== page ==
We are making history as we plot our country’s new beginning

My fellow Democrats,
The best gift South Africans can receive this festive season is an assurance that 2018 will be better than 2017. That our country is headed for a better future, and that those responsible for the looting of the state are brought to book.
We now have a reason for precisely such news. On Thursday the deadline came and went for Jacob Zuma to make representations to the NPA regarding his 783 counts of corruption, fraud, money laundering and racketeering.
Now there can be no more delaying. The NPA has to announce the date of his first court appearance.
Like any charged criminal, Jacob Zuma must appear in court to have his charges formally put to him. I am calling on Shaun Abrahams to schedule this initial appearance to take place before Christmas this year. There is no reason why this should not happen.
In fact, any ordinary criminal would have had their charges presented in court before making any representations to the NPA. Why Jacob Zuma should be regarded as an extraordinary criminal still needs to be explained.
What we do know is that, according to Abrahams, all the evidence is still available for trial, and the witnesses would have been contacted by this week. So we are good to go. Let’s have that court date then, and let’s have it within the next three weeks.
South Africans deserve to head into the new year with some straight answers and a promise of swift justice.
Yesterday was great day for democracy in our country, but it was a truly awful day for the ruling party. Two separate Motions of No Confidence and one municipal-wide by-election later, and it has become clear that the political tide in South Africa has shifted a great deal.
In Johannesburg, the members of the Metro council said an emphatic No to the ANC’s attempts to remove Mayor Mashaba from office.
In Nelson Mandela Bay, the members of the Metro council said an emphatic No to attempts to remove Mayor Athol Trollip from office.
And in Metsimaholo in the Free State, the people of Sasolburg, Kragbron and Deneysville said an emphatic No to the idea of going back to an ANC government.
We are seeing a new chapter unfolding for our country – a chapter in which the ANC will play no role. It will be written by those who want what’s best for South Africa and can work together to make it happen.
In this new chapter, there will be no place for the corrupt and the dishonest. There will be no place for Presidents who serve the Guptas or for ministers who push through nuclear deals. There will be no place for fat cats in blue light convoys, like the Premier of this province.
There will be no place for public servants who run their towns into the ground, but still live it up like Hollywood celebrities. People like the Mayor of Madibeng, who just blew R100,000 in six months renting a luxury BMW while her municipality can’t even pay for water.
What we saw yesterday in Joburg, in Nelson Mandela Bay and in Metsimaholo were signs of this new post-ANC South Africa. It’s taken a long time to get here, but the movement for change will quickly gather momentum.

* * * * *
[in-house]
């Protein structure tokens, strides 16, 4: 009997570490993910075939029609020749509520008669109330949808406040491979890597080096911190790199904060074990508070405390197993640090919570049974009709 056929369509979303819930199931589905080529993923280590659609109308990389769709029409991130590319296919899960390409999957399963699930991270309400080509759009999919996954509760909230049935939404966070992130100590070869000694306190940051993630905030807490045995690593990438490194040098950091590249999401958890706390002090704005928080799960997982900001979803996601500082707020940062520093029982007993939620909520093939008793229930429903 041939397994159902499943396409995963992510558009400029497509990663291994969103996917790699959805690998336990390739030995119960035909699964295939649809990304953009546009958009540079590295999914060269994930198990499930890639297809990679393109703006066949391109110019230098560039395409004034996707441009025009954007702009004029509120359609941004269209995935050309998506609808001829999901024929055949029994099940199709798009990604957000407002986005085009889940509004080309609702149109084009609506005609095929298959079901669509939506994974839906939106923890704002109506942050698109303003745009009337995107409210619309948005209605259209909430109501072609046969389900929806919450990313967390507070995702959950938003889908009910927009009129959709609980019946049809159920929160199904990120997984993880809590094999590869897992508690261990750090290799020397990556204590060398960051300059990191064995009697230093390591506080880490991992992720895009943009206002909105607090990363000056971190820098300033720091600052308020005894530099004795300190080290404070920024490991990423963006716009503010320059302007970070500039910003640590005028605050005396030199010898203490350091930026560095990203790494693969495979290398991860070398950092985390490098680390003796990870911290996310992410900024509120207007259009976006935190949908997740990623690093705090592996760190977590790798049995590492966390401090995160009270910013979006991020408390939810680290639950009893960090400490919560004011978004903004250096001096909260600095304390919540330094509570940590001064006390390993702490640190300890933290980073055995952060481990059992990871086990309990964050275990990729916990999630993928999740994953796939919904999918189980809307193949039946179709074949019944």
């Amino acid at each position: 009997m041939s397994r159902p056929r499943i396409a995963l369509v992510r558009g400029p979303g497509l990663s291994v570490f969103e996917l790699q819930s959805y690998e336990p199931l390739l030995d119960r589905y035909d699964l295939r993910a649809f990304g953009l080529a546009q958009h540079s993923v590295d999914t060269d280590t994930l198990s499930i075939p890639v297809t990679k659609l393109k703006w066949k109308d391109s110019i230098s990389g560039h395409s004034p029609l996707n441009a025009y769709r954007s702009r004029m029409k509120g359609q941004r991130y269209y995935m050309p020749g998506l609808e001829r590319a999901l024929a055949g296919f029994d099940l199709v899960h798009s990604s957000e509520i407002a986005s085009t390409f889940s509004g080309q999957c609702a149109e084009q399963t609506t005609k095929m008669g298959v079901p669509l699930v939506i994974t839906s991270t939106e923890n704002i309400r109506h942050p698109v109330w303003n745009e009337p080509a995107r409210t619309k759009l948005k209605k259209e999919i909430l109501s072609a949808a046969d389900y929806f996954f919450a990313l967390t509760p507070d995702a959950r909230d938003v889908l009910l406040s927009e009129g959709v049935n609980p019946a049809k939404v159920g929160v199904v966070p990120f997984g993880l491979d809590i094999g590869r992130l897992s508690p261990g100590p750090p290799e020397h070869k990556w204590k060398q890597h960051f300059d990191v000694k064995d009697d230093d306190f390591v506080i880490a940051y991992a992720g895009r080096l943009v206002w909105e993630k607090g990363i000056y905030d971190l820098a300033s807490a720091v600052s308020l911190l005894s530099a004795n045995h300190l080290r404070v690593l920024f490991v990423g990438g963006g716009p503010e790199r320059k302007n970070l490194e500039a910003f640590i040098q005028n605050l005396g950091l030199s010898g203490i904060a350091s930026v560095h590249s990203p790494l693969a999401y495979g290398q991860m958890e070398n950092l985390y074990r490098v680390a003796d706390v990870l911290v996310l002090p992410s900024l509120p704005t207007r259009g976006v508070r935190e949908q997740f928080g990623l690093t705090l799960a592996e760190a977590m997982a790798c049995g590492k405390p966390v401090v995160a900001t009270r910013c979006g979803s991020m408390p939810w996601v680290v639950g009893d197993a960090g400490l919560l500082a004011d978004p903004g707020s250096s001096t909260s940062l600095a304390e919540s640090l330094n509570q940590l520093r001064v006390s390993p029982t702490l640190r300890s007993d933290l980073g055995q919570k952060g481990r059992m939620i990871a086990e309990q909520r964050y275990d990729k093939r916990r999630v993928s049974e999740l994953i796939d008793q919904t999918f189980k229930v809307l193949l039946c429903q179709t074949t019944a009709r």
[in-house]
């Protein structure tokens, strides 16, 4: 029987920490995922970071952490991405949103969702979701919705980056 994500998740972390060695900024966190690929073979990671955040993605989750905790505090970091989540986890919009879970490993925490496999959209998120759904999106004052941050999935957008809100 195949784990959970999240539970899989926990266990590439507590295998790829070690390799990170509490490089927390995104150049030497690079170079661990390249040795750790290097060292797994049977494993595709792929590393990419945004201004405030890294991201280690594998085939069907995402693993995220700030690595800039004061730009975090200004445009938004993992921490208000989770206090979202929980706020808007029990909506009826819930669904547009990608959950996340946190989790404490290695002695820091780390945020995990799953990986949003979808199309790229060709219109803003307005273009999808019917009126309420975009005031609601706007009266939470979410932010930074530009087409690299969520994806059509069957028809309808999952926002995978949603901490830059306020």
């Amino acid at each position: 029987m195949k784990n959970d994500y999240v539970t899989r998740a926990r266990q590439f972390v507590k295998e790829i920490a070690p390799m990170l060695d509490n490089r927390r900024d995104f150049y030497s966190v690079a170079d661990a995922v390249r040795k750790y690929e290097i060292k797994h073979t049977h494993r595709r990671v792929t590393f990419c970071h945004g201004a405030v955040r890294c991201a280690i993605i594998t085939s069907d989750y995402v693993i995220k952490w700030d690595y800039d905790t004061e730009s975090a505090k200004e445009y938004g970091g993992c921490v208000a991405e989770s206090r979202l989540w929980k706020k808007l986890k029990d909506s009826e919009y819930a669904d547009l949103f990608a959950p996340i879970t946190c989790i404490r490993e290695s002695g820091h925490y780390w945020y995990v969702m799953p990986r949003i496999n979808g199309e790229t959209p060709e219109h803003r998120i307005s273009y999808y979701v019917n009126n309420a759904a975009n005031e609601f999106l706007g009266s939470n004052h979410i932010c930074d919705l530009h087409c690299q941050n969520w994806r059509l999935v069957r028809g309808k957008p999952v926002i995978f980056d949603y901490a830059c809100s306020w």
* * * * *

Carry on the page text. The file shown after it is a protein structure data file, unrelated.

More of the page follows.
Democrats, you have an important role to play in writing this new chapter for our country. What you do, over the next 18 months, to bring our message of change to the people of the North-West will be of critical importance to our campaign.
Your job begins with the proceedings here at this Provincial Congress today. You are tasked with electing leadership that will not serve individuals or factions, or even the party. Your job is to choose leaders who will serve ordinary South Africans, and particularly the poor.
Once we have accomplished this, then the real work begins – then we must take our message into every community and convince the people that we have a plan that can pull South Africa back from the brink.
I am often asked what this plan is. People want to know what we will do differently from the ANC. Apart from not stealing and not wasting public funds, what steps will we take to boost the economy and create jobs?
There are many parts of our plan that will require time to be implemented and to bear fruit, like overhauling education and reducing the size of our bloated state. But there are a number of key interventions we can make straight away that will have a profound effect on our economy. And I’d like to mention six of them:
Number one: we must sort out our State-Owned Enterprises. And by sort out, I mean make a decision on which ones are strategic to us and which ones are not. Then we must sell the non-strategic ones, and appoint qualified, uncaptured boards to the strategic ones.
Number two: We have to reform our labour legislation so that it does not get in the way of job creation. Small and medium enterprises must create the bulk of the new jobs we need. To do so, they must be able to compete with big businesses and cannot be held to the same restrictive regulations.
Number three: We must change our approach to redress and empowerment. To be of any value, BEE has to be truly broad-based – it has to serve the 99%, not the 1%. One way to achieve this is through a redress fund – what I call a Jobs and Justice Fund – which will incentivise companies to fund new entrants into key sectors of the economy.
Number four: We have to fling our doors open to the rest of the world when it comes to trade and investment. This means reducing corporate taxes, abolishing exchange controls, removing trade barriers and establishing export processing zones. It also means better regional integration into Africa.
Number five: While we’re opening our doors to trade and investment, we must also do so for tourists. Yes, our country already does well from tourism, but we can do so much more if we made it easier for people to travel here. And we can start by issuing travel visas upon arrival.
And number six: We must immediately appoint a real head to the NPA. Not a puppet of the Presidency whose only job it is to shield his boss from the law. Someone who stands independent and who treats every citizen as equal before the law. Going forward, the power to make this appointment must be taken away from the President and handed to Parliament.